Type 3: This type is related to sudden cardiac death with ischaemic features on an electrocardiogram, angiography, or autopsy but before troponin could be checked.

Type 4a: This is a myocardial infarction that is associated with percutaneous coronary intervention whereby there are signs and symptoms of myocardial infarction with cTn values more than 5 × 99th percentile URL.

Type 4b: This type is associated with a documented stent thrombosis

Type 5: It is a myocardial Infarction associated with coronary artery bypass grafting (CABG) with features of myocardial infarction with cTn values >10 × 99th percentile URL.

Signs and symptoms of acute coronary syndrome

Evaluate chest pain using SOCRATES:

  • Site: central.
  • Onset: usually sudden but can be more gradual.
  • Character: tight, crushing, but not sharp.
  • Radiation: left arm, neck, jaw. Less commonly right arm, epigastrium, back.
  • Associated symptoms: sweating, clamminess, SOB, dizziness, faint, angor animi (an impending sense of doom).
  • Timing: duration >15 minutes.
  • Exacerbating factors: Exertion, Emotion, Eating. Relieving factors: not ACS if relieved by GTN <5 mins.
  • Severity: high but can atypically be low.

Atypical presentations, more commonly seen in elderly or diabetic patients:

  • Little or no chest pain.
  • Shortness of breath
  • Sweating
  • Nausea and vomiting.
  • Sometimes no symptoms at all: 'silent MI'.
  • Signs:
  • HR and BP may be ↑ or ↓.
  • Pallor
  • S3 or S4 heart sounds (especially in STEMI).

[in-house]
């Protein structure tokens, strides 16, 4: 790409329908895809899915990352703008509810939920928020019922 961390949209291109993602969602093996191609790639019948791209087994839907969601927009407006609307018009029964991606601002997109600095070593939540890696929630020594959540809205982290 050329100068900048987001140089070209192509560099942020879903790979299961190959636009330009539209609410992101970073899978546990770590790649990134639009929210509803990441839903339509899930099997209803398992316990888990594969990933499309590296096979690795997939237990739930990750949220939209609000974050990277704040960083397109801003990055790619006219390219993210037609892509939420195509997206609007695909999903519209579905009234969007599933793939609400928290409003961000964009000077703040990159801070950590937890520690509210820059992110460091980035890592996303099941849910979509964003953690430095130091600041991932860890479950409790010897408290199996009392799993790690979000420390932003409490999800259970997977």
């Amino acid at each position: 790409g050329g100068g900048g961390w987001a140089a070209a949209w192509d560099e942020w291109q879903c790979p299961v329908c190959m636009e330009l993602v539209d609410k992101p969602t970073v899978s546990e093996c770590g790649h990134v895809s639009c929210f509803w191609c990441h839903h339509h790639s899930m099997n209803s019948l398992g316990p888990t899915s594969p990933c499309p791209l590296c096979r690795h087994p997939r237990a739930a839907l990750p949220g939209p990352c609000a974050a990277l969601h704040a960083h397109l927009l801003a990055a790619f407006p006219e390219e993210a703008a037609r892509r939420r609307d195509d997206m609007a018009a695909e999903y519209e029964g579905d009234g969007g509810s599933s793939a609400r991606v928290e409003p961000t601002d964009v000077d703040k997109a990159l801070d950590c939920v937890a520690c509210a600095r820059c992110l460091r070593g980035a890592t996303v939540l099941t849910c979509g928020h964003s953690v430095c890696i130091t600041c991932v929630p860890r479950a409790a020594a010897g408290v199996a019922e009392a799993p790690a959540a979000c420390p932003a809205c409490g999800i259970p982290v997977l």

Diagnosis and Investigations

An electrocardiogram should be done in the first ten minutes to help in differentiating the three.

Do immediately, and if negative repeat after 20 minutes if pain continues or suspicion is high.

Serial cardiac biomarkers such as Troponin T or I levels

Test on admission and 10-12 hours from symptom onset (or from the presentation if onset is unknown). Troponin peaks at 12-24 hours, then decline over 10 days.

Values >99th centile are diagnostic of acute MI. STEMI diagnosis is initially from the ECG alone so as not to delay treatment.

Other causes of elevated troponin that should be taken into consideration include;

Mnemonic (HEART DIES):

  • Heart Failure,
  • Embolus (pulmonary),
  • Atrial Fibrillation,
  • Renal failure (due to reduced clearance),
  • Thrombus (acute MI),
  • Dissection of the aorta,
  • Inflammation (myocarditis/pericarditis),
  • Exercise (very strenuous),
  • Sepsis.

Other investigations:

Full Blood Count: ↓Hemoglobin may exacerbate heart strain, and baseline Hb and PLT needed before anticoagulation.

Urea and Electrolytes: baseline before anticoagulants and ACEi, and screens for co-morbid renal disease from HTN.

Glucose levels: tight control improves outcomes.

Lipid levels: check on admission, as cholesterol can dip 24 hours post-MI.

Chest x-ray: rule out other causes and check for HF.

Exercise tolerance test: consider in ↓risk patients.

Management of acute coronary syndrome

Initial medical treatment entails:

  • Dual antiplatelet therapy: aspirin and P2Y12 inhibitor (clopidogrel, ticagrelor, or prasugrel). Loading dose for both.
  • Analgesia PRN: morphine IV and/or nitrates (oral spray, sublingual tablet, or IV infusion in refractory chest pain).
  • Other therapies: oxygen if hypoxemic, β-blockers IV if tachycardic/hypertensive (but not if unstable).